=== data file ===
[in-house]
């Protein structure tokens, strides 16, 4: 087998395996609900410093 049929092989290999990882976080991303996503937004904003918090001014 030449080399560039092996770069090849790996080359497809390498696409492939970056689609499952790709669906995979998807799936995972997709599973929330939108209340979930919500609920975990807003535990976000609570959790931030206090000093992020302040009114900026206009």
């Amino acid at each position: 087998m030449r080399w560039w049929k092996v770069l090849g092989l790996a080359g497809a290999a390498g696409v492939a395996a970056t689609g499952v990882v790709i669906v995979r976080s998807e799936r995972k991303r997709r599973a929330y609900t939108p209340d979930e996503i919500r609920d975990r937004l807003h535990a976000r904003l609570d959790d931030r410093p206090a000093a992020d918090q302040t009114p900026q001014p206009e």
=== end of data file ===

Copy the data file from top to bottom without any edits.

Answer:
[in-house]
């Protein structure tokens, strides 16, 4: 087998395996609900410093 049929092989290999990882976080991303996503937004904003918090001014 030449080399560039092996770069090849790996080359497809390498696409492939970056689609499952790709669906995979998807799936995972997709599973929330939108209340979930919500609920975990807003535990976000609570959790931030206090000093992020302040009114900026206009």
């Amino acid at each position: 087998m030449r080399w560039w049929k092996v770069l090849g092989l790996a080359g497809a290999a390498g696409v492939a395996a970056t689609g499952v990882v790709i669906v995979r976080s998807e799936r995972k991303r997709r599973a929330y609900t939108p209340d979930e996503i919500r609920d975990r937004l807003h535990a976000r904003l609570d959790d931030r410093p206090a000093a992020d918090q302040t009114p900026q001014p206009e």